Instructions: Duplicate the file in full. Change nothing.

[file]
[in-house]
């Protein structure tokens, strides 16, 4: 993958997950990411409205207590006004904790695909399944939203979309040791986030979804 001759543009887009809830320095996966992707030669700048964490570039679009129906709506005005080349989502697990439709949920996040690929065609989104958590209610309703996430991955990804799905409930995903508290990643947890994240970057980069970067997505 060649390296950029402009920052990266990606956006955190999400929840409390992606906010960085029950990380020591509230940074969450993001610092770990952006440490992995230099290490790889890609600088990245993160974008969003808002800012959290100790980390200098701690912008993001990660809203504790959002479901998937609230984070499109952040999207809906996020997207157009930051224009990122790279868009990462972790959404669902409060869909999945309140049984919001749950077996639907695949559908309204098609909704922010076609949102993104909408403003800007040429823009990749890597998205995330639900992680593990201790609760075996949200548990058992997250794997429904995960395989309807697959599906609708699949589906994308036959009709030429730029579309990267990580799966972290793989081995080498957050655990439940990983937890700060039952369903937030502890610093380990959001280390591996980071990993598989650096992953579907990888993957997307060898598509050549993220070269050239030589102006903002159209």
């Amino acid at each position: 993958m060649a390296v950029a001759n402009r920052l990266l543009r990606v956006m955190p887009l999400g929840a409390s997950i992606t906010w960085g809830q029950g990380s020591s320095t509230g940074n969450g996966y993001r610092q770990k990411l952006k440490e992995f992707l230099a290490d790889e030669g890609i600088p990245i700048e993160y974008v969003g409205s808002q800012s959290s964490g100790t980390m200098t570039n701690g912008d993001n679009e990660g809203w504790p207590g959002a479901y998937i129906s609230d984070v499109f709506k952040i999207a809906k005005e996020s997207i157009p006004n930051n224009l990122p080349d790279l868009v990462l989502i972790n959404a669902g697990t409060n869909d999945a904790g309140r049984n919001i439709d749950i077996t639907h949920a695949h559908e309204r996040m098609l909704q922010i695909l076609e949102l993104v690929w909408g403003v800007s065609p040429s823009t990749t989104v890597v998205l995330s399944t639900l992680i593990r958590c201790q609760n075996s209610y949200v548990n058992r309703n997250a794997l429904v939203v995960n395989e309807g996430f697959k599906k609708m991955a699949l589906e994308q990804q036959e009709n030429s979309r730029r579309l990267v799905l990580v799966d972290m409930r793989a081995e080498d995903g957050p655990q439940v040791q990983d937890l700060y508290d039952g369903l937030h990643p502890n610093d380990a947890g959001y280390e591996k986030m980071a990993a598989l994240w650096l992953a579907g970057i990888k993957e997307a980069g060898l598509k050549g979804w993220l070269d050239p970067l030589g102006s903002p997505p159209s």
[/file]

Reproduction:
[in-house]
């Protein structure tokens, strides 16, 4: 993958997950990411409205207590006004904790695909399944939203979309040791986030979804 001759543009887009809830320095996966992707030669700048964490570039679009129906709506005005080349989502697990439709949920996040690929065609989104958590209610309703996430991955990804799905409930995903508290990643947890994240970057980069970067997505 060649390296950029402009920052990266990606956006955190999400929840409390992606906010960085029950990380020591509230940074969450993001610092770990952006440490992995230099290490790889890609600088990245993160974008969003808002800012959290100790980390200098701690912008993001990660809203504790959002479901998937609230984070499109952040999207809906996020997207157009930051224009990122790279868009990462972790959404669902409060869909999945309140049984919001749950077996639907695949559908309204098609909704922010076609949102993104909408403003800007040429823009990749890597998205995330639900992680593990201790609760075996949200548990058992997250794997429904995960395989309807697959599906609708699949589906994308036959009709030429730029579309990267990580799966972290793989081995080498957050655990439940990983937890700060039952369903937030502890610093380990959001280390591996980071990993598989650096992953579907990888993957997307060898598509050549993220070269050239030589102006903002159209």
């Amino acid at each position: 993958m060649a390296v950029a001759n402009r920052l990266l543009r990606v956006m955190p887009l999400g929840a409390s997950i992606t906010w960085g809830q029950g990380s020591s320095t509230g940074n969450g996966y993001r610092q770990k990411l952006k440490e992995f992707l230099a290490d790889e030669g890609i600088p990245i700048e993160y974008v969003g409205s808002q800012s959290s964490g100790t980390m200098t570039n701690g912008d993001n679009e990660g809203w504790p207590g959002a479901y998937i129906s609230d984070v499109f709506k952040i999207a809906k005005e996020s997207i157009p006004n930051n224009l990122p080349d790279l868009v990462l989502i972790n959404a669902g697990t409060n869909d999945a904790g309140r049984n919001i439709d749950i077996t639907h949920a695949h559908e309204r996040m098609l909704q922010i695909l076609e949102l993104v690929w909408g403003v800007s065609p040429s823009t990749t989104v890597v998205l995330s399944t639900l992680i593990r958590c201790q609760n075996s209610y949200v548990n058992r309703n997250a794997l429904v939203v995960n395989e309807g996430f697959k599906k609708m991955a699949l589906e994308q990804q036959e009709n030429s979309r730029r579309l990267v799905l990580v799966d972290m409930r793989a081995e080498d995903g957050p655990q439940v040791q990983d937890l700060y508290d039952g369903l937030h990643p502890n610093d380990a947890g959001y280390e591996k986030m980071a990993a598989l994240w650096l992953a579907g970057i990888k993957e997307a980069g060898l598509k050549g979804w993220l070269d050239p970067l030589g102006s903002p997505p159209s």